The West African Power Pool, WAPP, on Friday, proposed a $156 million annual budget for the execution of its 330kV North Core power transmission project, expected to link Nigeria to four other West African countries.
The 913km project, estimated to cost about $568 million, involves the construction of approximately 880km of 330kV and 33km of 225kV of high voltage transmission line linking Nigeria to Niger, Benin Republic, Burkina Faso and Togo, according to the Vanguard. It aims to facilitate energy exchanges in the sub-region, provide technical assistance to foster commercial exchange agreements among its participants and expand access to electricity for populations living along the transmission line.
Speaking during the 7th meeting of the Joint Supervision Committee held in Abuja, the Secretary General of WAPP, Mr. Siengui Apollinaire, explained that the delivery of the project has been hampered by insecurity in the sub-region.
According to him, “When we started the work, we were thinking about two years to conclude the project, but you know the region has been confronted with security issues. The war in countries like in Burkina Faso, this is a big challenge for us.
“We have to put in place some strategies to be able to continue the project. So the project was delayed. Sure we will not be able to conclude this in two years but we hope to make it in three years. That is rather than concluding it in 2024. I think we may be able to finish it by 2025.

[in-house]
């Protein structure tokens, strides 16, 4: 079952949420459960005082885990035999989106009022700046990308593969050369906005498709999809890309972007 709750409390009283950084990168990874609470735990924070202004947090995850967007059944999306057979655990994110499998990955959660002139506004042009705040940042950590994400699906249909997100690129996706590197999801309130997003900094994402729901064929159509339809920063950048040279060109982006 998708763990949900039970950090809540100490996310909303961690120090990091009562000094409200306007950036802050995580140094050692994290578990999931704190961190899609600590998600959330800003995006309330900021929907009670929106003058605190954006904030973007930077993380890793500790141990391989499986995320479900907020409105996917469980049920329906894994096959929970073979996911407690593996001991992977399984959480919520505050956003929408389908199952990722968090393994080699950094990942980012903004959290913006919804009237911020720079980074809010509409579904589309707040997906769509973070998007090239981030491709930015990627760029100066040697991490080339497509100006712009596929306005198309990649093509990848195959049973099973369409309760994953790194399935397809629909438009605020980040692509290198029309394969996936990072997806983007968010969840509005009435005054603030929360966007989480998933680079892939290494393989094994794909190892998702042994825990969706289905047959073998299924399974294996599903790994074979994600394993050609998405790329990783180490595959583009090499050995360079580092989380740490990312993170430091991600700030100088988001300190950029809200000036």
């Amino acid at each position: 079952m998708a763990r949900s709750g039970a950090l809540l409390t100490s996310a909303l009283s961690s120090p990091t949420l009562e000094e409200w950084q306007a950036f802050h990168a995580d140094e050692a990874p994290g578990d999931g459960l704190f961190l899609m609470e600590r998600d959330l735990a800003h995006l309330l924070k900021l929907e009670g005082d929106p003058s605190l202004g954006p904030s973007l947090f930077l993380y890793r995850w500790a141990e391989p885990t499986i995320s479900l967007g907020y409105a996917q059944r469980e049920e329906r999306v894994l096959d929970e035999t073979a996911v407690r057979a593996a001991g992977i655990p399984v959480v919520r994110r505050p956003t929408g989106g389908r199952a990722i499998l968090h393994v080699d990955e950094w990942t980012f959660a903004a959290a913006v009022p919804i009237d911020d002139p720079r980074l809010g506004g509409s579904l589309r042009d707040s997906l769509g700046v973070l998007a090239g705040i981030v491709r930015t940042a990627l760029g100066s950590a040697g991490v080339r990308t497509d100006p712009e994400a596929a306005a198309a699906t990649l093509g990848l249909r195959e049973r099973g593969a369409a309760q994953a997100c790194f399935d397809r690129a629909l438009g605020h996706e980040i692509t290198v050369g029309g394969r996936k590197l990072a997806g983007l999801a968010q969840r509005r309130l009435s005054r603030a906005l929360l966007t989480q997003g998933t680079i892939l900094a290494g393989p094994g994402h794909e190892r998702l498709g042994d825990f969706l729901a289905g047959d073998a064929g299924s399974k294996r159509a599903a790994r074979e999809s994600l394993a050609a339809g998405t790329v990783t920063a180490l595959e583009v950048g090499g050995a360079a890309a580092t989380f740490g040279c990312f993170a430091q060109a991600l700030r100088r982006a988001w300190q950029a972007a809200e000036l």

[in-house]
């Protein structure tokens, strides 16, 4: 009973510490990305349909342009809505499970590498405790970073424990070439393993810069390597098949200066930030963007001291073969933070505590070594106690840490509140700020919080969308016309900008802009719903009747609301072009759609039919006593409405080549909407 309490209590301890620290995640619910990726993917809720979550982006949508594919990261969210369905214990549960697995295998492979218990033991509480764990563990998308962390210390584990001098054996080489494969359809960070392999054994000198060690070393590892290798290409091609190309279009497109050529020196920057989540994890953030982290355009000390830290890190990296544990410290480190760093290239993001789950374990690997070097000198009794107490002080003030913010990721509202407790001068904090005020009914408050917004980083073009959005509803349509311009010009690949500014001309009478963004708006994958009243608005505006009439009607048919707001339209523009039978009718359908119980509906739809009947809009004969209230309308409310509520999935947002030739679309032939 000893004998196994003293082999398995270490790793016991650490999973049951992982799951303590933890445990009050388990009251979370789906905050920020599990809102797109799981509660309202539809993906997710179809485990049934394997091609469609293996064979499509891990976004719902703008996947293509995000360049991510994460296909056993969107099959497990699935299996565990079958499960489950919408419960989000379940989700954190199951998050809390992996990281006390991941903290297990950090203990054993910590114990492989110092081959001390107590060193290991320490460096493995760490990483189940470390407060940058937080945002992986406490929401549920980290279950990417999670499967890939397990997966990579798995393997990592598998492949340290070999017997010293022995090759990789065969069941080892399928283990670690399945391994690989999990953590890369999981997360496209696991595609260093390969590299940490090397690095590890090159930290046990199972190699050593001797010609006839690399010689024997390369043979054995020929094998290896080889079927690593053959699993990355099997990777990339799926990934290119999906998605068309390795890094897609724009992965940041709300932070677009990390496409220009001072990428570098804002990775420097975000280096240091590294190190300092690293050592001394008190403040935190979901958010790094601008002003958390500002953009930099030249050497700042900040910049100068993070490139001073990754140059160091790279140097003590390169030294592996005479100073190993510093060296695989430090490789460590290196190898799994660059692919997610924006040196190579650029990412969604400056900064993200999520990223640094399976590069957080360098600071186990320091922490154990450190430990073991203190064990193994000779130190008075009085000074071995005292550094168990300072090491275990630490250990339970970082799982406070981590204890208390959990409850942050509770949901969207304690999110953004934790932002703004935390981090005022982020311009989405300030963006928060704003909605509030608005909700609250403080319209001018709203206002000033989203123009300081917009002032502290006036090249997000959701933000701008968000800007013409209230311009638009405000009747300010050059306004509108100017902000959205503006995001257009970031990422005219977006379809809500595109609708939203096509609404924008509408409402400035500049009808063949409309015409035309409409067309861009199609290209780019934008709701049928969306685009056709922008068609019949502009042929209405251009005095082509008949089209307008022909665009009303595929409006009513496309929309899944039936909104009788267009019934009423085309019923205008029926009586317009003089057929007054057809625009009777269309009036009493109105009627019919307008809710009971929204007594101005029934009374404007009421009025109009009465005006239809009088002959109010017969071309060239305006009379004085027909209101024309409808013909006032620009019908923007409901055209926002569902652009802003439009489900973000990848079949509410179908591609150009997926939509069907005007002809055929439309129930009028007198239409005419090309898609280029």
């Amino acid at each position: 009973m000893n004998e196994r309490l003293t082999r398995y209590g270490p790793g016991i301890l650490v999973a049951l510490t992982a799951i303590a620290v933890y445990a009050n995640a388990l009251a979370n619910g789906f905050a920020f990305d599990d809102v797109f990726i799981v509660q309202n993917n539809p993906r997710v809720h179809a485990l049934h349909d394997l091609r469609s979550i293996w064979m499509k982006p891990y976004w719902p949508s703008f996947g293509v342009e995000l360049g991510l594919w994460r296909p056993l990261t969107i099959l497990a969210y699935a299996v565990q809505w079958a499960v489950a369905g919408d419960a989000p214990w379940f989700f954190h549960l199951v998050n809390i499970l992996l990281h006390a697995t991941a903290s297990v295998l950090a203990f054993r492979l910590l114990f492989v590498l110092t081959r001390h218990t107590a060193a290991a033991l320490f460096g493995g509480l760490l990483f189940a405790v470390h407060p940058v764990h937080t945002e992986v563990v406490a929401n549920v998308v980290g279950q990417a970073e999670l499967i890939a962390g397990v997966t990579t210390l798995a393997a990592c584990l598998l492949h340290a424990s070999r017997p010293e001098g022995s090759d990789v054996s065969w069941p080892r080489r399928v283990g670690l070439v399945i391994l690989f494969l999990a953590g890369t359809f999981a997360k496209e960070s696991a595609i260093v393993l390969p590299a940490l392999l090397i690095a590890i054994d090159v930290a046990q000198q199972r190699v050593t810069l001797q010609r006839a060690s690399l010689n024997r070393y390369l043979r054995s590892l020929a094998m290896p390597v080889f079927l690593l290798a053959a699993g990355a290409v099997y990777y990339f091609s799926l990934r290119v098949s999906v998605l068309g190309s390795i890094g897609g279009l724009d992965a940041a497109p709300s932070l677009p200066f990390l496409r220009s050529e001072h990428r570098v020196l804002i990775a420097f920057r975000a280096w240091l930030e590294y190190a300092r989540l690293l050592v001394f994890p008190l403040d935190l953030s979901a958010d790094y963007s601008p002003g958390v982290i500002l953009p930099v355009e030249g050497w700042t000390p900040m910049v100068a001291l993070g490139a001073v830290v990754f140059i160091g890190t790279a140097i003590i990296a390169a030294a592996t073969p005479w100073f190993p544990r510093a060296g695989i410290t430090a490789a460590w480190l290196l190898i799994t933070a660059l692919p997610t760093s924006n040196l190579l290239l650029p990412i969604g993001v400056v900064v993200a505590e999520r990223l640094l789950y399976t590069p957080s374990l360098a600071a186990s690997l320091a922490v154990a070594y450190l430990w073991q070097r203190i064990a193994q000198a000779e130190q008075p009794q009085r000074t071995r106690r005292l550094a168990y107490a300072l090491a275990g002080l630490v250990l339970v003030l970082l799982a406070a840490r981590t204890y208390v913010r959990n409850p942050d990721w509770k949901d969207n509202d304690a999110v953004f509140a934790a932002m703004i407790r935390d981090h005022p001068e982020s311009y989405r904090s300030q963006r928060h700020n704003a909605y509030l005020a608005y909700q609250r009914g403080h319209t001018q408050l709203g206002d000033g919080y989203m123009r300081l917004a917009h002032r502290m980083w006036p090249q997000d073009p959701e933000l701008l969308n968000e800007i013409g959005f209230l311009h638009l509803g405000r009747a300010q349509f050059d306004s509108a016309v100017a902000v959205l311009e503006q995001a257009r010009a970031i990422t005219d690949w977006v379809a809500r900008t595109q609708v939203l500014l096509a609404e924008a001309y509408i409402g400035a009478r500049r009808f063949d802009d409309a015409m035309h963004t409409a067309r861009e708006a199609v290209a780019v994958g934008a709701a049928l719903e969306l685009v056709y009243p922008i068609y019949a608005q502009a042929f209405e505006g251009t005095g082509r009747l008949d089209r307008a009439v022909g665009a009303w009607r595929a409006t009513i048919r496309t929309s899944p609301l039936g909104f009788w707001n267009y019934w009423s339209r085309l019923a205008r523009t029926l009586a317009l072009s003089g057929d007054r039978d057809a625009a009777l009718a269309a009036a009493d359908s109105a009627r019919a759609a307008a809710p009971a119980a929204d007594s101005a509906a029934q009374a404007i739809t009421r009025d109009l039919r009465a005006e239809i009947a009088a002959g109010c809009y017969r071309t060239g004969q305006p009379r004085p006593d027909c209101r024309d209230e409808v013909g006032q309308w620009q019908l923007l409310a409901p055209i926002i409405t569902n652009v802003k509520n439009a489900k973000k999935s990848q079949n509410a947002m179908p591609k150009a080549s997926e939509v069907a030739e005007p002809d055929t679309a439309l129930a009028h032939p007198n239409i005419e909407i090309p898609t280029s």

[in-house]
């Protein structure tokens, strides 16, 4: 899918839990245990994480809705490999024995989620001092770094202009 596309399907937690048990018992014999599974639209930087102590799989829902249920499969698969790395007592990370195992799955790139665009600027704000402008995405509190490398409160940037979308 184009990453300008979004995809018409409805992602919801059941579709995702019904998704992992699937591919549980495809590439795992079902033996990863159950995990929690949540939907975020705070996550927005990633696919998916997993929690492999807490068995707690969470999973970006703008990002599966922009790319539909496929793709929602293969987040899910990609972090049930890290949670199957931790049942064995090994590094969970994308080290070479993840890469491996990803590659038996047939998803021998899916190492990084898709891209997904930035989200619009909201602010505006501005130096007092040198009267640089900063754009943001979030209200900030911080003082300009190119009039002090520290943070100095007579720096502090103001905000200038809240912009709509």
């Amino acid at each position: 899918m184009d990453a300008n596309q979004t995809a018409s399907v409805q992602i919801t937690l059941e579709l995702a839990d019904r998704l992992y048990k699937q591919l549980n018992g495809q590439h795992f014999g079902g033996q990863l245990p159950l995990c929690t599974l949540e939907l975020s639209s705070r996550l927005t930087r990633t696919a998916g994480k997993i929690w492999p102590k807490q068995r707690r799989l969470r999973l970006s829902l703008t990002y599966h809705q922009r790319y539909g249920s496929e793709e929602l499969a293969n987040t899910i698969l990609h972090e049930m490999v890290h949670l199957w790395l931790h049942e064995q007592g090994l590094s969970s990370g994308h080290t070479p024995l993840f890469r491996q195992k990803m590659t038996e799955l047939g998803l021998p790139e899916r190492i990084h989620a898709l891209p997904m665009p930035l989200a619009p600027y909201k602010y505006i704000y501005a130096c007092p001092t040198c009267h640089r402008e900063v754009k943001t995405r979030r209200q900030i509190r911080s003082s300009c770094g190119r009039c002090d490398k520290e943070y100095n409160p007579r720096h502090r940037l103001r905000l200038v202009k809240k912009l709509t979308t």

“The commitment of the concerned states in the field of security is therefore essential for the project’s success. It is crucial to emphasize that a decisive step in realizing this project lies in mobilizing all stakeholders, particularly focusing on security challenges in the project area.
“For this year, the budget submitted for your consideration, equivalent to $156 million, will, barring unforeseen circumstances, complete the work in Nigeria and Benin”, he said.
Also speaking, WAPP Chairman, and the Managing Director, Transmission Company of Nigeria, Engr. Sule Ahmed Abdulaziz, managing director, noted that the North Core Project was conceived as a vital solution to address the substantial electricity supply-demand imbalance within the ECOWAS region.
Engr. Abdulaziz, who was represented by Mr. Aminu Tahir, pointed out that beyond the transmission lines, the project sets out to construct or extend five substations and deploy cutting-edge technologies like Supervisory Control and Data Acquisition, SCADA, systems and fiber optic cables along the lines.
He said: “This project isn’t merely about transmitting electricity; it’s about creating a dynamic, interconnected network that will redefine our energy landscape. The North Core Project’s primary objective goes beyond infrastructure – it aims to catalyze efficient energy trade, encourage commercial exchange agreements, and bring electricity access to communities along the transmission line.
“Envisioned as a transformative force, this project is the lifeline that will interconnect the destinies of our respective countries. The importance of this initiative transcends borders, echoing the spirit of unity within the ECOWAS region”, he added.
The project, which is funded by the World Bank, African Development Bank, European Union and Nigeria, is expected to provide power generation companies in Nigeria an outlet for their over 13,000MW installed capacity.